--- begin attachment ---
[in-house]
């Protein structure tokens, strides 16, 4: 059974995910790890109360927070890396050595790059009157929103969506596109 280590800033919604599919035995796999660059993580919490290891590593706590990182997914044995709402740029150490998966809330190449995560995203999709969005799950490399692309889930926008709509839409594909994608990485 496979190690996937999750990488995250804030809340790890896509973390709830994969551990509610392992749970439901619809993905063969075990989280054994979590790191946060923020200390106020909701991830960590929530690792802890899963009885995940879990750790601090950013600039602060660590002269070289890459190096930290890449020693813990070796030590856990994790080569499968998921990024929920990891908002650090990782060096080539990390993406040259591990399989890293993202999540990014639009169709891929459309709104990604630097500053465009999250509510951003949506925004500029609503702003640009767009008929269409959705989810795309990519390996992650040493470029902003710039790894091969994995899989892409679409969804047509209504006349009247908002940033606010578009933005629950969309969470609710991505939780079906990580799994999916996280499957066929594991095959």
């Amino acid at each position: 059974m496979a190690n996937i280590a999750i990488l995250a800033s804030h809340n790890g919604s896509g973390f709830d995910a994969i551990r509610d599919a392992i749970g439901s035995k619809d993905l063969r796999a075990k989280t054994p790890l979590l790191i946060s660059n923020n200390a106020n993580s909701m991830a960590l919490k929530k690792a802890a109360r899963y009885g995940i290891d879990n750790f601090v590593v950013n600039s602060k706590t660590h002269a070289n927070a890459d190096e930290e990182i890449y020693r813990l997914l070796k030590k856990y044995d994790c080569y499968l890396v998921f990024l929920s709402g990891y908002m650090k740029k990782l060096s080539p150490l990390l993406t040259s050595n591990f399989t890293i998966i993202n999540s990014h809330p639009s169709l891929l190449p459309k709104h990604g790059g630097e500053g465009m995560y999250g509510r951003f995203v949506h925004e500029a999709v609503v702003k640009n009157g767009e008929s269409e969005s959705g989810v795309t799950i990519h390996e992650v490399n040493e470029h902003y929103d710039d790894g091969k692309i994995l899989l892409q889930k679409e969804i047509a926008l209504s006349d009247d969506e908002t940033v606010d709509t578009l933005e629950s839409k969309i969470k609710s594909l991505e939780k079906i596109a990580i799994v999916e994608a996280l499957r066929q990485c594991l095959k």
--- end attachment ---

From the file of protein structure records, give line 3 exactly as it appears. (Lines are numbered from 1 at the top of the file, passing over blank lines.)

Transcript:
């Amino acid at each position: 059974m496979a190690n996937i280590a999750i990488l995250a800033s804030h809340n790890g919604s896509g973390f709830d995910a994969i551990r509610d599919a392992i749970g439901s035995k619809d993905l063969r796999a075990k989280t054994p790890l979590l790191i946060s660059n923020n200390a106020n993580s909701m991830a960590l919490k929530k690792a802890a109360r899963y009885g995940i290891d879990n750790f601090v590593v950013n600039s602060k706590t660590h002269a070289n927070a890459d190096e930290e990182i890449y020693r813990l997914l070796k030590k856990y044995d994790c080569y499968l890396v998921f990024l929920s709402g990891y908002m650090k740029k990782l060096s080539p150490l990390l993406t040259s050595n591990f399989t890293i998966i993202n999540s990014h809330p639009s169709l891929l190449p459309k709104h990604g790059g630097e500053g465009m995560y999250g509510r951003f995203v949506h925004e500029a999709v609503v702003k640009n009157g767009e008929s269409e969005s959705g989810v795309t799950i990519h390996e992650v490399n040493e470029h902003y929103d710039d790894g091969k692309i994995l899989l892409q889930k679409e969804i047509a926008l209504s006349d009247d969506e908002t940033v606010d709509t578009l933005e629950s839409k969309i969470k609710s594909l991505e939780k079906i596109a990580i799994v999916e994608a996280l499957r066929q990485c594991l095959k």